Originally published on Dawn.com
Karachi is often termed as a dull city, sometimes even dangerous. In a city of 20 odd million, there is a dearth of public spaces and limited avenues for cultural activities.
The much praised diversity has also come under scrutiny, with minorities migrating to greener pastures abroad and those staying back choosing to remain discreet.
The uncertain security situation restricts religious festivities of non-Muslims as well as the nurturing of our communities’ collective imagination. Festivals come and go but they don’t manage to make headlines for the right reasons.
But anyone who has lived in Karachi for some time would know that the city opens up to its denizen gradually. There are pockets across the city that light up annually with festivities, religious and cultural, showing a fascinating side of the place that doesn’t make the news.
Last week, my friend visiting from London asked me if I had any plans for Diwali.
I suggested we visit the Shri Swaminarayan temple, the biggest remaining Hindu temple in Karachi.
Diwali, the festival of lights, symbolises the victory of light over darkness, good over evil, knowledge over ignorance.
It dates back to ancient times, marking the summer harvest in the Hindu calendar month of Kartika. Diwali celebrations last for five days and it is one of the most important festivals in the Hindu calendar.
As we drove towards Bunder road, I got a call from a novelist friend who was in the vicinity and wanted to come along too.
I told him to reach the temple directly and keep his hazard lights on. As I looked for his car on Bunder road, I could not help but notice a sizeable presence of police and Rangers outside the temple.
We formed into a group, seven curious souls, mostly Muslims, attracted by the lure of the unknown and the unexpected.
The entrance to the temple is through an arch which was crowded by the time we reached. Its central location, ample parking and large courtyard makes Shri Swaminarayan an ideal location for such events.
The festivities were in full swing by the time we got inside the compound. A poster near the entrance commemorated the victims of the recent terrorist attack on the police academy in Quetta.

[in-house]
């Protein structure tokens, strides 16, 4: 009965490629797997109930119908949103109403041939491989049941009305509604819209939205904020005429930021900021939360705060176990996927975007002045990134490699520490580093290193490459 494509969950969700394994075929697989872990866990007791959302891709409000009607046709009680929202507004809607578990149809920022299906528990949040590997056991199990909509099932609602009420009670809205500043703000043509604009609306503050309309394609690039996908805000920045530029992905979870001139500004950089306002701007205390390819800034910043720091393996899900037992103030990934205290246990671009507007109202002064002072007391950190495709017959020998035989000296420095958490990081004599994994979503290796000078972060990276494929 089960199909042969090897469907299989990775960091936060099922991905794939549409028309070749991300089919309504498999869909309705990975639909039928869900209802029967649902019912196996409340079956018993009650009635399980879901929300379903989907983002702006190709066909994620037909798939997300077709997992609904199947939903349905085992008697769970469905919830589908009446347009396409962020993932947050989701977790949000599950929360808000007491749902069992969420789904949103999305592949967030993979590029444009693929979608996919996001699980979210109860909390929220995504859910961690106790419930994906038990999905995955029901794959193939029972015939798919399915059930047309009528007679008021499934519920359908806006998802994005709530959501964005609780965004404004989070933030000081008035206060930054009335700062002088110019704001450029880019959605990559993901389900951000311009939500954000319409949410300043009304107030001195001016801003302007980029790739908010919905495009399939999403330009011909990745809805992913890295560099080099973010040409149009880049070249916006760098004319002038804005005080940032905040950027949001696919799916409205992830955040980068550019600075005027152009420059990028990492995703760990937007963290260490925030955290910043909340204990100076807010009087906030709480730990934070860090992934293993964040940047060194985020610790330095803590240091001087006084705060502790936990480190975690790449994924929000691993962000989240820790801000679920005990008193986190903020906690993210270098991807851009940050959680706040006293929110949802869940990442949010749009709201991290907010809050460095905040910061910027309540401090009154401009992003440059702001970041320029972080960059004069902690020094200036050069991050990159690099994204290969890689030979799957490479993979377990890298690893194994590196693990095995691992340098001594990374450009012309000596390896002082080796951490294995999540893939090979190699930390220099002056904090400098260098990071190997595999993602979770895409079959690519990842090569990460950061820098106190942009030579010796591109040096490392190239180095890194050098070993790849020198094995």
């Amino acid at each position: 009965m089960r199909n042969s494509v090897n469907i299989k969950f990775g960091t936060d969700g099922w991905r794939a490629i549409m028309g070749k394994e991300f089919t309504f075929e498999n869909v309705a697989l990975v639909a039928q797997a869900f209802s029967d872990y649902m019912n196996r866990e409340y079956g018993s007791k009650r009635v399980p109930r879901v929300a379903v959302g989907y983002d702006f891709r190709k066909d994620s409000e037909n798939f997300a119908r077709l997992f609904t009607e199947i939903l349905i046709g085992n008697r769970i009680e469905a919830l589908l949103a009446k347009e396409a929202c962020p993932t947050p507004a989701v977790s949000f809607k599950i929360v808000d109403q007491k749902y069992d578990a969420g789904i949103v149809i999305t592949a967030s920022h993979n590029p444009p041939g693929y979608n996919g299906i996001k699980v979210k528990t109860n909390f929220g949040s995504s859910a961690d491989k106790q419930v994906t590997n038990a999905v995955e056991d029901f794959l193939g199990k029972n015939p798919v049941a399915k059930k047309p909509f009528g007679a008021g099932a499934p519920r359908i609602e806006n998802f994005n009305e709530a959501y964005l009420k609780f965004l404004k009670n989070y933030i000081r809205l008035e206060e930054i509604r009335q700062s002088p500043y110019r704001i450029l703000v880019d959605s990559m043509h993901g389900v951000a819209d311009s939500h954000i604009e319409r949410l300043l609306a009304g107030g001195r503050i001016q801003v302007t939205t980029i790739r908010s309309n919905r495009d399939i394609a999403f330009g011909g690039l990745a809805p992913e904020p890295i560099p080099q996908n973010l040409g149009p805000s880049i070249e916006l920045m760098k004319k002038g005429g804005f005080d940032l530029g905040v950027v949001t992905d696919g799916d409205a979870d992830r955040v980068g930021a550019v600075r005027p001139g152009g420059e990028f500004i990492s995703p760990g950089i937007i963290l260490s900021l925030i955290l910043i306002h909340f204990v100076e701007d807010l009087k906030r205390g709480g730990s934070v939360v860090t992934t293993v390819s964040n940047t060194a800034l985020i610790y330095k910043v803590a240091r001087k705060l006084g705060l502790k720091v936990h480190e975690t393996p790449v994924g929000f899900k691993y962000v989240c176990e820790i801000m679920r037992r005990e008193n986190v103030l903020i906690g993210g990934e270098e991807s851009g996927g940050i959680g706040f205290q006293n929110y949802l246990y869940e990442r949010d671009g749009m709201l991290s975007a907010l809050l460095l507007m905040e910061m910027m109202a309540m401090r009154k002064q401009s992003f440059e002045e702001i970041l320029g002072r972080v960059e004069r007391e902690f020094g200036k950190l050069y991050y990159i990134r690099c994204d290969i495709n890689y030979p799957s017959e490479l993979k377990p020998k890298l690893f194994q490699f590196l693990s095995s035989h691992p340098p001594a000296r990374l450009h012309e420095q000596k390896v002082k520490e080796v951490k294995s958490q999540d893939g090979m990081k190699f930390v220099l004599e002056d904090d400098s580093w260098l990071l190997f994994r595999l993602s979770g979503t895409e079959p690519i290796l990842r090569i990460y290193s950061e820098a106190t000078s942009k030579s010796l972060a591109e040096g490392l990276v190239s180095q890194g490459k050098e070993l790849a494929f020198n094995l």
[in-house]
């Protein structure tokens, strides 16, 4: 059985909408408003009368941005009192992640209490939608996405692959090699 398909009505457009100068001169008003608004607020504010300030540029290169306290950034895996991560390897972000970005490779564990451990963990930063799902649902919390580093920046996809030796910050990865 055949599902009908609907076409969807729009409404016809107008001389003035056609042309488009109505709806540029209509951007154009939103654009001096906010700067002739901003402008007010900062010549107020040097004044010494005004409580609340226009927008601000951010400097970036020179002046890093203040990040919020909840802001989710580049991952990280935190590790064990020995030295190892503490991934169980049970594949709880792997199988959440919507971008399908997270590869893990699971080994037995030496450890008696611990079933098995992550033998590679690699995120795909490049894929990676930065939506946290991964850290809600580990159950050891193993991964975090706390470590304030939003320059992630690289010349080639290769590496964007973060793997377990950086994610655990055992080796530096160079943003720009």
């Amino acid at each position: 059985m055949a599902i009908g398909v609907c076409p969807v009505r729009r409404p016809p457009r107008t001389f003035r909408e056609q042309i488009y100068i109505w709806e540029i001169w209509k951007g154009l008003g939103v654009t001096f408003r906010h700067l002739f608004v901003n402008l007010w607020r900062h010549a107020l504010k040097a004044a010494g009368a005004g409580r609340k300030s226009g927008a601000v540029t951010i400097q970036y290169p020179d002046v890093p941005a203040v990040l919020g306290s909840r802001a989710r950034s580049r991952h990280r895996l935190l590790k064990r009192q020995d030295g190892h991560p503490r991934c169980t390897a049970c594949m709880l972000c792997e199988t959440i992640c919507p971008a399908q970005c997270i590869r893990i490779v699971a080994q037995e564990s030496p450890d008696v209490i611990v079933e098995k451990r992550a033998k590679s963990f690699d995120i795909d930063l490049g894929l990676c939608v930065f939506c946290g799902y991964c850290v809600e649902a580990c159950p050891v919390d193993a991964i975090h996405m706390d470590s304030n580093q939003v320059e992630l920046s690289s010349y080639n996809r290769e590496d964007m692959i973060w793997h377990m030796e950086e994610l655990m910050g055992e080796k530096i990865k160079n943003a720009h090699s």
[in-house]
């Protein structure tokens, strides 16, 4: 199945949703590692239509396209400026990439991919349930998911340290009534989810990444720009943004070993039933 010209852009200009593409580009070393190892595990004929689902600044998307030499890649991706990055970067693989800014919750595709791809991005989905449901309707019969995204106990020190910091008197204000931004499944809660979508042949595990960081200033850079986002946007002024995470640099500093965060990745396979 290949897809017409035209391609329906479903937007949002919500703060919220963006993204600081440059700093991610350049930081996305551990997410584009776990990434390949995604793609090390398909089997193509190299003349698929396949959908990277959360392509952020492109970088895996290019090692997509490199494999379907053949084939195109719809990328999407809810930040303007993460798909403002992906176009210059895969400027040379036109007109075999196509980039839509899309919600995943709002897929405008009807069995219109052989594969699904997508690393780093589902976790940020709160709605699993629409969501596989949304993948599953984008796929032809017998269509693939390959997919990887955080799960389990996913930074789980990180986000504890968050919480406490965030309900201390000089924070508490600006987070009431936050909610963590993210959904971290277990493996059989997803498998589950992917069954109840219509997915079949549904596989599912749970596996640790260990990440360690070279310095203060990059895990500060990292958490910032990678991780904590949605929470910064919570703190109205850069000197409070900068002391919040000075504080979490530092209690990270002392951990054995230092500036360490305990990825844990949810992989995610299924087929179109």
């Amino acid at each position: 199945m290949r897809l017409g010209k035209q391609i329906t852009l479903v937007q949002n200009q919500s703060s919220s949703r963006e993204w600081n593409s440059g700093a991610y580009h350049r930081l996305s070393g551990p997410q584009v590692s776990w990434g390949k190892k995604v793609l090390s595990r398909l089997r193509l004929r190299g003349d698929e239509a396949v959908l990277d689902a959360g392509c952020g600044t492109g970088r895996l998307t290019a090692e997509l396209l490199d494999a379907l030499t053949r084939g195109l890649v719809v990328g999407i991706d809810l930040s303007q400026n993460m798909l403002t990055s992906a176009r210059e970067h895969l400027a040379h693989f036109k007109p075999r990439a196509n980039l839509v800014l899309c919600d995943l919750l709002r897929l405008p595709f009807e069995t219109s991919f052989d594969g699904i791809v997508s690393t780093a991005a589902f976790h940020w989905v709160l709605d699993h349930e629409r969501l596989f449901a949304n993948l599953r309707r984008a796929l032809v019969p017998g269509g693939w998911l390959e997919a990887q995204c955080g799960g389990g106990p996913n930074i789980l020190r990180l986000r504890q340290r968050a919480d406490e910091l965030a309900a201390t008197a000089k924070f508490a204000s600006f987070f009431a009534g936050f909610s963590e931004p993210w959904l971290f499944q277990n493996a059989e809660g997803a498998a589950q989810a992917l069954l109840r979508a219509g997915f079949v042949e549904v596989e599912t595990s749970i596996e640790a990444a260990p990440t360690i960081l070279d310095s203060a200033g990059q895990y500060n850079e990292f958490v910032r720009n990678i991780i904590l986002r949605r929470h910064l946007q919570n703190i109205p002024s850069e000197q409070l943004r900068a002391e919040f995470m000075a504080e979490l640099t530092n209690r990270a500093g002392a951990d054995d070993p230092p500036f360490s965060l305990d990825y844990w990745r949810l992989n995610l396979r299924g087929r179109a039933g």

We followed the crowd and soon found ourselves in front of the 200-year-old temple which was garlanded with lights and flowers.
People were dressed in different hues of red, yellow and saffron, as they queued up to pray inside the temple.
Outside the main temple, children were lighting up firecrackers, some of them loud, leaving a colourful trail in the night sky.
We stayed there for a bit, fighting for space as more people joined the party and more firecrackers went off.
We reassembled at the main gate and decided to take a walk through the neighbourhood to look for Rangoli — the colourful patterns created on the floor with sand, rice or flower petals.
The houses in the temple’s neighbourhood were decorated with fairy lights and clay lamps. The firecrackers went on continuously. As we walked ahead to find a quiet spot, we noticed Rangoli outside several houses.
On the evening of Diwali, people light up clay lamps, make Rangoli and pray to Lakshmi — the goddess of wealth and prosperity.
According to their belief, Lakshmi visits people’s home and bestows blessings upon them.
From Shri Swaminarayan, we went to Narayanpura. Located in Ranchor Lines, it is perhaps the epitome of Karachi’s diversity.
A dingy, congested neighbourhood of 10,000 people, Narayanpura is home to Hindus, Sikhs and Christians. People participate in one another’s religious festivities regardless of their creed.
As we reached the neighbourhood, I could smell the foul stench coming from the heaps of garbage everywhere.
The hard-working people living in Narayanpura work in municipal sanitary services but their own neighbourhood lacks basic sanitary infrastructure.
There were hardly any street lamps and we had to carefully watch our steps in the dark. I noticed a Rangers van and a few policemen lazing around at the neighbourhood’s entrance.
The area has remained largely peaceful apart from when it was set ablaze by a mob following the Babri Masjid incident in India.
We stepped inside the gate where children noticed our cameras and posed for photos, wanting us to film them as they set off the firecrackers.
Their parents were observing their antics while standing in their balconies.
The neighbourhood is one of the most destitute in the city but they knew how to celebrate and had decorated their homes for the occasion.
We were invited to one of the rooftops. As we observed the view from there, children surrounded us with smiles on their faces, wishing us a happy Diwali.
Pakistani flaglets flapped in the backdrop, reminding us how minorities still have to prove their loyalty to the country more than any other communities.
It was midnight by the time we stepped out of the neighbourhood’s main gate. We bode farewell to the people of Narayanpura and headed back to our side of the city .
None of us spoke for some time, as we absorbed the surreal night out we had just experienced in Karachi.